Editor’s Note: The piece below is adapted from Wisdom and Wonder: How Peter Kreeft Shaped the Next Generation of Catholics, a new book published by Ignatius Press. The book was conceived and edited by Brandon Vogt, Word on Fire’s Senior Publishing Director, and features chapters by several Word on Fire Institute Fellows and writers, including Matt Nelson, Matt Becklo, Bobby and Jackie Angel, Fr. Blake Britton, Rachel Bulman, Pat Flynn, and Fredric Heidemann.
Peter Kreeft’s witty and whimsical prose has led many people to describe him as the “next Chesterton.” I agree with them. There’s no living writer whose style or content is more similar to Chesterton’s (though Kreeft’s clear defense of “mere” Christianity has also earned him a well-deserved claim to be the “next C.S. Lewis”).
But Kreeft is like Chesterton in another more important way. Chesterton was the great convert maker of the twentieth century: many people came into the Church through his direct influence, and his indirect influence produced even more conversions. For example, Chesterton’s book The Everlasting Man helped C.S. Lewis come to believe in God, and Chesterton shaped Fulton Sheen’s writing and thinking more than any other figure. So think of the millions of people evangelized by Lewis and Sheen, and then trace those conversions, in part, back to Chesterton. For every person who counts Lewis or Sheen as their father in faith, their spiritual grandfather is Chesterton.
The same holds in this century for Kreeft. He’s the force behind more than one wave of conversions (with more to come in the future, I’m sure). After teaching and writing for more than sixty years, he has shaped multiple generations of converts who themselves are drawing others to Christ and the Church. Kreeft is a spiritual father to hundreds of converts, a spiritual grandfather to thousands, and will soon become a spiritual great-grandfather to many more.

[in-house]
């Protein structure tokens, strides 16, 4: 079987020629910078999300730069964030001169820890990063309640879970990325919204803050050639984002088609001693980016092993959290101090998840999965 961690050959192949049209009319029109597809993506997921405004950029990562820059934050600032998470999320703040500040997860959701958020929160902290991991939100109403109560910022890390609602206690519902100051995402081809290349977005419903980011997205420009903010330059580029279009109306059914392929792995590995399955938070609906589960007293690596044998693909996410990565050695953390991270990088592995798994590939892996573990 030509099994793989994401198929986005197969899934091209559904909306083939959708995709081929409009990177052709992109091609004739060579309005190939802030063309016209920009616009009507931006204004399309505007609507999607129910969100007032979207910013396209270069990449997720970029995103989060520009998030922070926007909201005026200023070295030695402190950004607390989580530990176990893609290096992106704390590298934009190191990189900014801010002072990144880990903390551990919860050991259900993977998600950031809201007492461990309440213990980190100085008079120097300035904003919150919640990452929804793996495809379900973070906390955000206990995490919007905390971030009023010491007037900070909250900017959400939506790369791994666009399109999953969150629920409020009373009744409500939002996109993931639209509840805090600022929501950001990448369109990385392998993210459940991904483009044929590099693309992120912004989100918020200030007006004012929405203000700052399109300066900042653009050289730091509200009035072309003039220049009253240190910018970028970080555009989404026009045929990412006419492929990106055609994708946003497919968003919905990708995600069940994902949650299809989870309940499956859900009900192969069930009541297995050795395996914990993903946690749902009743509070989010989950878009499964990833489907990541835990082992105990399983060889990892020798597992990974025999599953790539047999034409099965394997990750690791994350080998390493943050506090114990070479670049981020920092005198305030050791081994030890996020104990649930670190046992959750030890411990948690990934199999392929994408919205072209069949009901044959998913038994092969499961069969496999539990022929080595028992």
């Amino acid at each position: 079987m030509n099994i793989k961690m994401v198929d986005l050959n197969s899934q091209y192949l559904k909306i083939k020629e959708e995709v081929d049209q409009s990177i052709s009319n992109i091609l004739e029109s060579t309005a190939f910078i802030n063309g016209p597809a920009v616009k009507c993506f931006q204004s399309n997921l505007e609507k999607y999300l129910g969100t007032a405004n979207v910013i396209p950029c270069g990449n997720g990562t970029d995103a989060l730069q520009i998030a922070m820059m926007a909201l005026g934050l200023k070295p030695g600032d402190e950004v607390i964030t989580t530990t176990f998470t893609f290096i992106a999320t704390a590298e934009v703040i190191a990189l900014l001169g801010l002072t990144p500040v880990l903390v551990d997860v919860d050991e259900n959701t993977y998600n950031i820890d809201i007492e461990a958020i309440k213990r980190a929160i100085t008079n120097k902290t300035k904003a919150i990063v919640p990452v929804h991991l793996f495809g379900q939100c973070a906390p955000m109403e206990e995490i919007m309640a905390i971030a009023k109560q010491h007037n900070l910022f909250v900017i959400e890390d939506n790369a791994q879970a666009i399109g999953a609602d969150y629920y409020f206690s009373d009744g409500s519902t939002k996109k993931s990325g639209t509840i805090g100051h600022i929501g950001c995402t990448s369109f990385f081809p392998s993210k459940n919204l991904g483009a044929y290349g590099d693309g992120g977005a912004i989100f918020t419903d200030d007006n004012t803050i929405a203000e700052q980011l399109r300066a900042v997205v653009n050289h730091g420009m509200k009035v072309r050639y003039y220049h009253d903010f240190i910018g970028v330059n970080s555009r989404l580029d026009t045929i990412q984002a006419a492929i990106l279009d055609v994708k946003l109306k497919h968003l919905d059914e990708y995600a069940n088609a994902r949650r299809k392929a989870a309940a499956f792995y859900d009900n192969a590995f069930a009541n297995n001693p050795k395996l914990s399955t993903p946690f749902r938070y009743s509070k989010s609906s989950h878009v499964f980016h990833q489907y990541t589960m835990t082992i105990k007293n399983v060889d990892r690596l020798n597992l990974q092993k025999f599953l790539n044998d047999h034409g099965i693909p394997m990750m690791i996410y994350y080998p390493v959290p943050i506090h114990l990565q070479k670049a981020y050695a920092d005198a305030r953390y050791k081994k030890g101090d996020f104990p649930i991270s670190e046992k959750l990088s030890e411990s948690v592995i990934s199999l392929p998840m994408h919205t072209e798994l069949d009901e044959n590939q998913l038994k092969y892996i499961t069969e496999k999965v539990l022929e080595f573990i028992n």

After devouring most of Kreeft’s eighty-plus books, and listening to all of his audio lectures multiple times, constantly cycling through them, I could share dozens of ways he has shaped my mind and soul. But five lessons stand out.
First, philosophy begins in wonder. This was Socrates’ motto, and Kreeft embodies it better than anyone I know—which is, unsurprisingly, why many people also dub Kreeft a “modern Socrates.” (Comparisons to Chesterton, Lewis, and Socrates? Can you do much better than that? Yet the comparisons are warranted.)
Kreeft exudes wonder. It’s contagious. You’re drawn to it whenever you read or listen to him. From books such as Jesus-Shock, in which he revives the startling power of Jesus; to The Philosophy of Tolkien, in which, through the strange beauty of Middle-earth, he breathes life into timeless philosophical questions; to his audio lectures probing the mysteries of mind and soul; to his many books on surfing and spirituality, which marvel at the beauty and raw power of the sea. To read or hear Peter Kreeft is to be awakened to wonder.
And, of course, wonder naturally leads to philosophy, for what enchants our soul is what we want to think more about. Once again, Kreeft is like Chesterton here. Chesterton was never bored with the world because he wondered about everything, and thus he thought about everything and wrote about everything. Kreeft is a spiritual son of Chesterton, and he has awakened wonder in a whole generation of readers. It’s impossible to read Kreeft and be bored. Everything he touches he enchants.